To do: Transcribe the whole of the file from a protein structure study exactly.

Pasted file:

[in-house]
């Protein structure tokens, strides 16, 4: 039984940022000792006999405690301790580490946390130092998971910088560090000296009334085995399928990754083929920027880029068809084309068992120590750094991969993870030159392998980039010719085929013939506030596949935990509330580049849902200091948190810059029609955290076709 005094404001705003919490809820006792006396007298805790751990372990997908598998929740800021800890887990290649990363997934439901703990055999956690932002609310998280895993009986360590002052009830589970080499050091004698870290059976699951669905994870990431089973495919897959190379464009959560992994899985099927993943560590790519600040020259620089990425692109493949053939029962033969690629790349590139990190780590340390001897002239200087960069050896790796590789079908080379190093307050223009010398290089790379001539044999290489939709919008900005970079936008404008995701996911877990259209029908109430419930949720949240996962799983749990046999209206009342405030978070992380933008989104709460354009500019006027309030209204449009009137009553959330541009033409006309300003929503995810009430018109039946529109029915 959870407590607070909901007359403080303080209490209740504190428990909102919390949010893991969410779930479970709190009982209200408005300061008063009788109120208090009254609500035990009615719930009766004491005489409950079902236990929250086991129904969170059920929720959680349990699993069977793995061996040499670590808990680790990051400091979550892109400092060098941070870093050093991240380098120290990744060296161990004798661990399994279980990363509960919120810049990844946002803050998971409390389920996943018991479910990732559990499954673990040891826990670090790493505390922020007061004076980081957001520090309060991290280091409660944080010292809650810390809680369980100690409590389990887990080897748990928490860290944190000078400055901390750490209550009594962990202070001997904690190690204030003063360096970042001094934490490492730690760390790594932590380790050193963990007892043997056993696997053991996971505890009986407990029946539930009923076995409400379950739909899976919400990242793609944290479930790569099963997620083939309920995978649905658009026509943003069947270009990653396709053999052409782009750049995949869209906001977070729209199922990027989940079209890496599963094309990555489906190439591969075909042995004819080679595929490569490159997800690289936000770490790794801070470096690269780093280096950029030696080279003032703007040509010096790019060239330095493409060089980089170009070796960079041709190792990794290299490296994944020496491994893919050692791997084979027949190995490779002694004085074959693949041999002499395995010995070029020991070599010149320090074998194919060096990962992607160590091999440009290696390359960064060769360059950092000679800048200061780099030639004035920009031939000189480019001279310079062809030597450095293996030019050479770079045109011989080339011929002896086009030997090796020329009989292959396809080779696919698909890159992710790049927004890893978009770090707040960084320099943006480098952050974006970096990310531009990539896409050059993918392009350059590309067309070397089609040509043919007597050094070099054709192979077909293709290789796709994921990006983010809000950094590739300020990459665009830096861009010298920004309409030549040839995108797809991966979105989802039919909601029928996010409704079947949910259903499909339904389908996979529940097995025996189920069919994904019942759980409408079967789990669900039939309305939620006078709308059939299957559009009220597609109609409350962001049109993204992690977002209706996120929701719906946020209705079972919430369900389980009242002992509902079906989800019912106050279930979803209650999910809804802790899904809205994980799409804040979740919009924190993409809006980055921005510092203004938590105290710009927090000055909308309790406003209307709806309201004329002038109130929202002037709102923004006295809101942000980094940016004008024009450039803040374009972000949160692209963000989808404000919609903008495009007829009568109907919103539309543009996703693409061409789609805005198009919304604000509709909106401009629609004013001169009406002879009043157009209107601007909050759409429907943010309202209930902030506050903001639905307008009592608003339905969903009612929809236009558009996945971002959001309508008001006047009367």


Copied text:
[in-house]
């Protein structure tokens, strides 16, 4: 039984940022000792006999405690301790580490946390130092998971910088560090000296009334085995399928990754083929920027880029068809084309068992120590750094991969993870030159392998980039010719085929013939506030596949935990509330580049849902200091948190810059029609955290076709 005094404001705003919490809820006792006396007298805790751990372990997908598998929740800021800890887990290649990363997934439901703990055999956690932002609310998280895993009986360590002052009830589970080499050091004698870290059976699951669905994870990431089973495919897959190379464009959560992994899985099927993943560590790519600040020259620089990425692109493949053939029962033969690629790349590139990190780590340390001897002239200087960069050896790796590789079908080379190093307050223009010398290089790379001539044999290489939709919008900005970079936008404008995701996911877990259209029908109430419930949720949240996962799983749990046999209206009342405030978070992380933008989104709460354009500019006027309030209204449009009137009553959330541009033409006309300003929503995810009430018109039946529109029915 959870407590607070909901007359403080303080209490209740504190428990909102919390949010893991969410779930479970709190009982209200408005300061008063009788109120208090009254609500035990009615719930009766004491005489409950079902236990929250086991129904969170059920929720959680349990699993069977793995061996040499670590808990680790990051400091979550892109400092060098941070870093050093991240380098120290990744060296161990004798661990399994279980990363509960919120810049990844946002803050998971409390389920996943018991479910990732559990499954673990040891826990670090790493505390922020007061004076980081957001520090309060991290280091409660944080010292809650810390809680369980100690409590389990887990080897748990928490860290944190000078400055901390750490209550009594962990202070001997904690190690204030003063360096970042001094934490490492730690760390790594932590380790050193963990007892043997056993696997053991996971505890009986407990029946539930009923076995409400379950739909899976919400990242793609944290479930790569099963997620083939309920995978649905658009026509943003069947270009990653396709053999052409782009750049995949869209906001977070729209199922990027989940079209890496599963094309990555489906190439591969075909042995004819080679595929490569490159997800690289936000770490790794801070470096690269780093280096950029030696080279003032703007040509010096790019060239330095493409060089980089170009070796960079041709190792990794290299490296994944020496491994893919050692791997084979027949190995490779002694004085074959693949041999002499395995010995070029020991070599010149320090074998194919060096990962992607160590091999440009290696390359960064060769360059950092000679800048200061780099030639004035920009031939000189480019001279310079062809030597450095293996030019050479770079045109011989080339011929002896086009030997090796020329009989292959396809080779696919698909890159992710790049927004890893978009770090707040960084320099943006480098952050974006970096990310531009990539896409050059993918392009350059590309067309070397089609040509043919007597050094070099054709192979077909293709290789796709994921990006983010809000950094590739300020990459665009830096861009010298920004309409030549040839995108797809991966979105989802039919909601029928996010409704079947949910259903499909339904389908996979529940097995025996189920069919994904019942759980409408079967789990669900039939309305939620006078709308059939299957559009009220597609109609409350962001049109993204992690977002209706996120929701719906946020209705079972919430369900389980009242002992509902079906989800019912106050279930979803209650999910809804802790899904809205994980799409804040979740919009924190993409809006980055921005510092203004938590105290710009927090000055909308309790406003209307709806309201004329002038109130929202002037709102923004006295809101942000980094940016004008024009450039803040374009972000949160692209963000989808404000919609903008495009007829009568109907919103539309543009996703693409061409789609805005198009919304604000509709909106401009629609004013001169009406002879009043157009209107601007909050759409429907943010309202209930902030506050903001639905307008009592608003339905969903009612929809236009558009996945971002959001309508008001006047009367």